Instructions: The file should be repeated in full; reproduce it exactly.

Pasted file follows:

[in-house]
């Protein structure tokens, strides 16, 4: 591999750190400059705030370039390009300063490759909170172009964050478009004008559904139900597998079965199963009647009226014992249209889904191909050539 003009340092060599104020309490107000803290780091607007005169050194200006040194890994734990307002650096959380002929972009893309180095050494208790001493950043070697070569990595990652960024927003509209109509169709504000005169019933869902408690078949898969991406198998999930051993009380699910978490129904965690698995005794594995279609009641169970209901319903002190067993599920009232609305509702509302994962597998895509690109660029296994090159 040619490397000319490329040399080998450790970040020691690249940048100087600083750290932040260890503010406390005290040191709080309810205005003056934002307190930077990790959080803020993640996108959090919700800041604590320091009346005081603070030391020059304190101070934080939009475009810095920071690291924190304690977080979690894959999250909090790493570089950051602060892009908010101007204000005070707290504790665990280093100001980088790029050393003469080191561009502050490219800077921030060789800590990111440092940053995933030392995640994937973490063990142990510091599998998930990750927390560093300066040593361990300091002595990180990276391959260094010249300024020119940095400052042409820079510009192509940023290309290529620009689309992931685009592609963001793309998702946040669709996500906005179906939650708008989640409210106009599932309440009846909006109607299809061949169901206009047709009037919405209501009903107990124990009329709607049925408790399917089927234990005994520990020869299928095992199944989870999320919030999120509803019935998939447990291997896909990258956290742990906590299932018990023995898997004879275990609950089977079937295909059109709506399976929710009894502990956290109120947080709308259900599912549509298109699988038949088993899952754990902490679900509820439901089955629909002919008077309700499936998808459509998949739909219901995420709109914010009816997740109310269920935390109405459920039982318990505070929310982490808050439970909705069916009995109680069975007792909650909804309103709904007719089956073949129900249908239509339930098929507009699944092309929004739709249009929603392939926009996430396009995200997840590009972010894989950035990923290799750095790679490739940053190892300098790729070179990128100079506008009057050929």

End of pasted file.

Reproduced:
[in-house]
């Protein structure tokens, strides 16, 4: 591999750190400059705030370039390009300063490759909170172009964050478009004008559904139900597998079965199963009647009226014992249209889904191909050539 003009340092060599104020309490107000803290780091607007005169050194200006040194890994734990307002650096959380002929972009893309180095050494208790001493950043070697070569990595990652960024927003509209109509169709504000005169019933869902408690078949898969991406198998999930051993009380699910978490129904965690698995005794594995279609009641169970209901319903002190067993599920009232609305509702509302994962597998895509690109660029296994090159 040619490397000319490329040399080998450790970040020691690249940048100087600083750290932040260890503010406390005290040191709080309810205005003056934002307190930077990790959080803020993640996108959090919700800041604590320091009346005081603070030391020059304190101070934080939009475009810095920071690291924190304690977080979690894959999250909090790493570089950051602060892009908010101007204000005070707290504790665990280093100001980088790029050393003469080191561009502050490219800077921030060789800590990111440092940053995933030392995640994937973490063990142990510091599998998930990750927390560093300066040593361990300091002595990180990276391959260094010249300024020119940095400052042409820079510009192509940023290309290529620009689309992931685009592609963001793309998702946040669709996500906005179906939650708008989640409210106009599932309440009846909006109607299809061949169901206009047709009037919405209501009903107990124990009329709607049925408790399917089927234990005994520990020869299928095992199944989870999320919030999120509803019935998939447990291997896909990258956290742990906590299932018990023995898997004879275990609950089977079937295909059109709506399976929710009894502990956290109120947080709308259900599912549509298109699988038949088993899952754990902490679900509820439901089955629909002919008077309700499936998808459509998949739909219901995420709109914010009816997740109310269920935390109405459920039982318990505070929310982490808050439970909705069916009995109680069975007792909650909804309103709904007719089956073949129900249908239509339930098929507009699944092309929004739709249009929603392939926009996430396009995200997840590009972010894989950035990923290799750095790679490739940053190892300098790729070179990128100079506008009057050929």